I ordered the candy online from an eBay sports equipment store, the bags are priced rather steep at $5.95 for only 5 ounces. That calculates to over $19 per pound, which is pretty absurd for sugar candy that’s not made from special ingredients like all natural flavorings, non-GMO corn syrup or organic sugar.
Sugarpova Sporty Mix Bubble Gum come in five color/flavor combinations: orange, pink, yellow, blue and green. The pieces are about .75 inches across (about half the diameter of the jawbreaker version I tried previously). They’re also available separately, in Pink and standard Tennis Yellow. I chose the mix so that I could try as many flavors as possible.
The gumballs are made with sugar, no artificial sweeteners. One of the colorings is carmine, so they’re not appropriate for vegetarians.
Yellow is lemon-lime and is rather bland for the most part but with an oddly strong zest note to it. There’s a grainy filling inside the ball, but that just seemed sweet to me.
Orange is quite mild, it’s sweet with the only burst of real flavor coming from the sandy filling, in this case, it was tart.
Blue is raspberry and quite nice for a berry flavored gum. The floral notes are a bit perfumey, but it also has a lot longer lasting flavor than some of the others.
Pink was difficult to discern completely, I felt it was a pink lemonade flavor, it was different from the lemon-lime, it was more like a standard lemonade drink mix, a little tangy and less zesty.
Green was watermelon. I didn’t care for this at all, it had the requisite melon and cucumber notes, but was far too sweet overall.
The chew was good, the sugar melts away pretty quickly and the chew is pretty soft and easy to blow bubbles. Eventually, though, after about twenty minutes of chewing, there really is nothing left of the flavor or sweetness and it becomes too stiff for chewing or bubbles.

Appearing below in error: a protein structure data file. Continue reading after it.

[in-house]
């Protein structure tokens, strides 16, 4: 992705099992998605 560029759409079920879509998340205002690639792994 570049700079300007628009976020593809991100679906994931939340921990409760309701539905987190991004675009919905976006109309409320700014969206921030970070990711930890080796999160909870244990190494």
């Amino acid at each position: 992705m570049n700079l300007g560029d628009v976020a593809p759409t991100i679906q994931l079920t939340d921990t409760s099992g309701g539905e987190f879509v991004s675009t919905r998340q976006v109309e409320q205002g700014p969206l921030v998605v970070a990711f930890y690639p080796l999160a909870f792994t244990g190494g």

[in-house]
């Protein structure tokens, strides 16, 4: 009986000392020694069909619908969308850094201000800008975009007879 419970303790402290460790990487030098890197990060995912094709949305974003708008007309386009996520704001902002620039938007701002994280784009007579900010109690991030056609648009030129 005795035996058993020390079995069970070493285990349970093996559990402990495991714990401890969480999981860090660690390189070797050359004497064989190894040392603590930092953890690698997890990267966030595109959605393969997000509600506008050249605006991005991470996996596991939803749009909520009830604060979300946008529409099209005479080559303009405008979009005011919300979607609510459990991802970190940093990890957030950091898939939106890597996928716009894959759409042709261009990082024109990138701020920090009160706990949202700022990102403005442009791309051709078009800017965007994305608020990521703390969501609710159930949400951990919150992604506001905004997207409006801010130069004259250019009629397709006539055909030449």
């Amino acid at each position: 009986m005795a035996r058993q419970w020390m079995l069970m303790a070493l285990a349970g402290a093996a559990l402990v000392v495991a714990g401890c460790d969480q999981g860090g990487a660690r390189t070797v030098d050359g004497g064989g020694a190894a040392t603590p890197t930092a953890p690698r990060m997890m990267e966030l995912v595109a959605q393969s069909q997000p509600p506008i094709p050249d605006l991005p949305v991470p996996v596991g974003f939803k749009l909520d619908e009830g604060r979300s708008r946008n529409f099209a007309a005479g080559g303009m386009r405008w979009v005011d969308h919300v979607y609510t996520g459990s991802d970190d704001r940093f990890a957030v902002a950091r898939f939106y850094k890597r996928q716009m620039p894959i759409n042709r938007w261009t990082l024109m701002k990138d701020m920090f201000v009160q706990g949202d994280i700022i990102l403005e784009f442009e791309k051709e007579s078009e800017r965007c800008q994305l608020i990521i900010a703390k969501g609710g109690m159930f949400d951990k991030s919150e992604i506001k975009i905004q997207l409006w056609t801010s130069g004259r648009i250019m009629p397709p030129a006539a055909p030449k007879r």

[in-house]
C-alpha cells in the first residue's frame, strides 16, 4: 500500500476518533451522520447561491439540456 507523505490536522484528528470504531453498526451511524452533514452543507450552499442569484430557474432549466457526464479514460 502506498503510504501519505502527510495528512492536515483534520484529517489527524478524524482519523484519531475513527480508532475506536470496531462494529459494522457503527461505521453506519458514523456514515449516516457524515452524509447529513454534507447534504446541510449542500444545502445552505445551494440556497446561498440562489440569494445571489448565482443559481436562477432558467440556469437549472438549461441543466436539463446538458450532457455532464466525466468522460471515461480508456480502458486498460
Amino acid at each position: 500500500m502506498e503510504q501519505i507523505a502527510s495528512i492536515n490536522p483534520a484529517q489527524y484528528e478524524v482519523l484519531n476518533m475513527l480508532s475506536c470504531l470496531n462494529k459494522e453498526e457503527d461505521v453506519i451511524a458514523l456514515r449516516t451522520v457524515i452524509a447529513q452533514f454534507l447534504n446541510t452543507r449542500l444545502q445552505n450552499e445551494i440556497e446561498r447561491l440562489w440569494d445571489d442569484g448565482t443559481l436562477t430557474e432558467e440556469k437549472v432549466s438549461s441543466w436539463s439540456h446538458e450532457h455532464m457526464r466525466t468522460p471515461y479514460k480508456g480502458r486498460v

There are three different styles of gummis in the package. One is the standard fruity gummi, one is what I’d call the yogurt style gummi, which is usually opaque and pastel, and the third is the foamy base gummi, which has a bit of marshmallow in it.
The gummi octopus was fun because they were multicolored and each color was a different flavor. So they’re similar to gummi worms. Each piece had three flavors or so, something in a range of lemon, grape, strawberry, raspberry and cherry. It’s all soft with a good texture though the flavor was far more mild than I’m accustomed to with Haribo or Albanese.
The flat swirly fish are what I’d call the yogurt style. There’s a creamy component to the flavor. The pink version was like a strawberry cheesecake flavor. It was sweet and had a creamy note along with a tartness. The floral flavors of the berry were less jammy than some other clear gummis. The green version was similar, milder than a transparent version, with a vague green apple flavor.
The foamy base gummis looked like sharks. This is a popular candy, a lot of different gummi companies make a version of these. This is a very flavorful version, soft and chewy, the marshmallow has a strong vanilla flavor and the blue shark top is strawberry. The other red and blue whale looking gummi was similar, except that the domed center had a softer goo inside - not a full syrup, just a softer jelly center.
The sea turtles were about the best of the bunch, vanilla base and flavored gummi tops. The orange was like a creamsicle and blue was a nicely rendered raspberry.
Fini is a nice, mid-range brand of sugar candy sold rarely in the United States under their own brand. You can find them in bulk bins, mostly as sour sanded, fruity licorice ropes and tape. But there’s nothing to merit the price of these though the packaging is decent enough. As far as Sugarpova goes, they’ve done a good job curating a specific set of candies and packaging them in a way that makes them appealing. But aside from the gumballs, there’s very little unique in the candy line otherwise.
The gummis and gum are gluten free. For those people who are sensitive be careful to read the labels on all the packages, as some varieties do contain wheat and soy.
Wednesday, July 10, 2013